10 Best Greenhouse Heaters Reviews UK 2020 - Top-Rated Models Compared

Last Updated on September 8, 2020

In this article, we have rounded up the best greenhouse heaters you can buy today. A greenhouse can be an idyllic retreat in even the smallest of places. This miniature paradise is incredibly sensitive, though. If the temperature suddenly plummets, you can forget those baby strawberries.

You do not have to spend a fortune on heaters for greenhouses, and we've done all the leg work for you. So sit back, relax and check out our top 10 best greenhouse heaters.

Greenhouse Heaters Reviews

Best Greenhouse Heaters On The UK Market Reviewed In 2020

Plainly the brand says it all! The SHTTH2 by Sunhouse is one of the best greenhouse heaters we reviewed. This tubular heater will provide safe and consistent heat to help ensure that your prized harvest does not suffer.

This small greenhouse heater measures just 71 cms and is designed for continuous operation. This truly is a set it and forget device. This greenhouse heater has a built-in thermostatic control. It uses an intelligent power cycle to conserve energy. When initially turned on, it will take a few minutes to warm up. Once warmed up, the unit will then heat the environment in bursts. It also features a heat cutoff to prevent this unit from overheating and causing a fire.

Got a leaky roof? No need to worry. The SHTTH2 is splash-proof to IPX4 standard. The heater is fitted with an adjustable thermostat which allows the user to control the heat output. If you just want to prevent frost, then you can set this greenhouse heater at its lowest setting.

sunhouse-shtth2-80w-tubular-he

Pros

  • Small Design
  • Thermostatic Control
  • Only 80w

Cons

  • Multiple units needed for medium space
  • Only splashproof, not waterproof

The Dimplex ECOT range of thermostatic tubular heaters is an ideal choice of heating for greenhouse. Much like the previous heater we reviewed, this is suitable for applications which require safe, low-wattage background heating for localised frost protection.


We also had some success with using it as a window demister and a way to prevent damp in cupboards.

dimplex-ecot2ft-tubular-heater

This is probably the best greenhouse heater in terms of thermostatic control. The ECOT has six variable heat output settings. This allows you to have much more precise control over the temperature your bell peppers endure. When compared with cheap greenhouse heaters that use paraffin fueled heating element, the accurate temperature control becomes a valuable feature.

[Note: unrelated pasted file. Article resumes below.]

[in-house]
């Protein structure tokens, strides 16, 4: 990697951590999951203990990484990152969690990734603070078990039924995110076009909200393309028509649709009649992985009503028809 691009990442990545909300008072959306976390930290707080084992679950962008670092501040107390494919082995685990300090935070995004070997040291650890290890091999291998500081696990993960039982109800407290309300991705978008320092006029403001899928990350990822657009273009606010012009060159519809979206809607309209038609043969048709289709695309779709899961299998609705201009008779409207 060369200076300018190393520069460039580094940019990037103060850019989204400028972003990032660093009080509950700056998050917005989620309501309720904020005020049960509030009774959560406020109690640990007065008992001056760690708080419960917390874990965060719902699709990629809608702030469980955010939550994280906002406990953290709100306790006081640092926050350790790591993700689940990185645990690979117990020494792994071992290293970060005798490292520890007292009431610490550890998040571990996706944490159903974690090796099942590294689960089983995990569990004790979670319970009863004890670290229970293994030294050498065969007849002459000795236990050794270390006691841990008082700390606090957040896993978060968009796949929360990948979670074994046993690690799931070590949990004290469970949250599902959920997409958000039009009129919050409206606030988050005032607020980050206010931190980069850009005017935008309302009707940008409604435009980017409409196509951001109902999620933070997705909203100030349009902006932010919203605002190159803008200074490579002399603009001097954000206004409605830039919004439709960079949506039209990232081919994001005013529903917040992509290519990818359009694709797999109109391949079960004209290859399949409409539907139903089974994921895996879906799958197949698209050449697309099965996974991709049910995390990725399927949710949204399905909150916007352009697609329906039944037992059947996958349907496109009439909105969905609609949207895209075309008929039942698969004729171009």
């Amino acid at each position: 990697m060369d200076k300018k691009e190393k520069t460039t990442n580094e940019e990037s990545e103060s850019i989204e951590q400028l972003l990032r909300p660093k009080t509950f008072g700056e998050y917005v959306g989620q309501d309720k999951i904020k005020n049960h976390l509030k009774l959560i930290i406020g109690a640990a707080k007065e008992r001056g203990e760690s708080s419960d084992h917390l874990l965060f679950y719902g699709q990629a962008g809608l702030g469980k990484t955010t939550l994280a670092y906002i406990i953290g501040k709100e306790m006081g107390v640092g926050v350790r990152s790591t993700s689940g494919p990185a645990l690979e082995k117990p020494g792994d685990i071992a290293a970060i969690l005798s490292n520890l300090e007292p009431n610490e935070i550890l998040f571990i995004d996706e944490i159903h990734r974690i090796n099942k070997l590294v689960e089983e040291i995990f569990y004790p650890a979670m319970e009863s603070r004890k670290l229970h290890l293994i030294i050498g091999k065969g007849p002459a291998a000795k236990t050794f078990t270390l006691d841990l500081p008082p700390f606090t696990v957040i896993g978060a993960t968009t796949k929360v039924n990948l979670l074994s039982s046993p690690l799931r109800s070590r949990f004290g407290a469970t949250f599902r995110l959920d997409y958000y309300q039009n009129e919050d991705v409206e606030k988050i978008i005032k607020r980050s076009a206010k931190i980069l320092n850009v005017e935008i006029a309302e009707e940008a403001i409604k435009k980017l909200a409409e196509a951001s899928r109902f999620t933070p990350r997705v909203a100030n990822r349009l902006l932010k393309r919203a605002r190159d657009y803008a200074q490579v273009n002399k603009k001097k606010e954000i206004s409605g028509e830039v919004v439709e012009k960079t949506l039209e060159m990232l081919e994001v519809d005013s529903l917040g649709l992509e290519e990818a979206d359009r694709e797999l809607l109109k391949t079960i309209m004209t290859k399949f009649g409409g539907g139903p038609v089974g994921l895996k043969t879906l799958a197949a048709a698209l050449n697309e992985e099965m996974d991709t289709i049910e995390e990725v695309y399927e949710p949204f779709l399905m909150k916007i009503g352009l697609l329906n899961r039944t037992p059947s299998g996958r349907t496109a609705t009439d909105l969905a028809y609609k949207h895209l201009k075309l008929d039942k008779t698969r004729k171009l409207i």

Discreet mounting brackets for walls or floors are included, and the cable entry is reversible left or right which offers you the freedom to install this wherever you like. This heater does, however, have to be installed horizontally. As you would expect, it includes a thermal overload cutout for safety and is fully splash-proof (IPX4 rated). A range of guards is also available to fit these tubular heaters.

Pros

  • Available in 1ft or 2ft
  • Precise thermostatic control
  • Reversible cable entry

Cons

  • Must be mounted horizontally not vertically
  • Only splashproof, not waterproof

Hausen is a reputable brand, and they do not disappoint with number three on our best greenhouse heaters list. This greenhouse heater comes in four sizes from 1ft to 4ft with respective wattage of 60w to 240w. They are also remarkably affordable, given their quality and recognisable brand name.

Hausen has outdone the competition and this greenhouse heater is not only splash-proof but completely IP55 waterproof.

hausen-electric-tubular-heater

Although confusingly, the manual states, "not suitable for use outdoors in damp weather, in bathrooms or in other wet or damp environments." This units safety system is two-tier. It has two levels of thermal protection the first is when the unit reaches 90°c at which point it lowers its output; if this electric greenhouse heater with thermostat ever reaches 130°c, then it switches off. This heater comes with a generous 1.5m cable.

Pros

  • Available in 4 sizes from1ft to 4ft
  • Fully Waterproof
  • 1ft heater uses just 60w
  • Two-tier thermal cutout

Cons

  • A fixed cable entry point
  • Confusing manual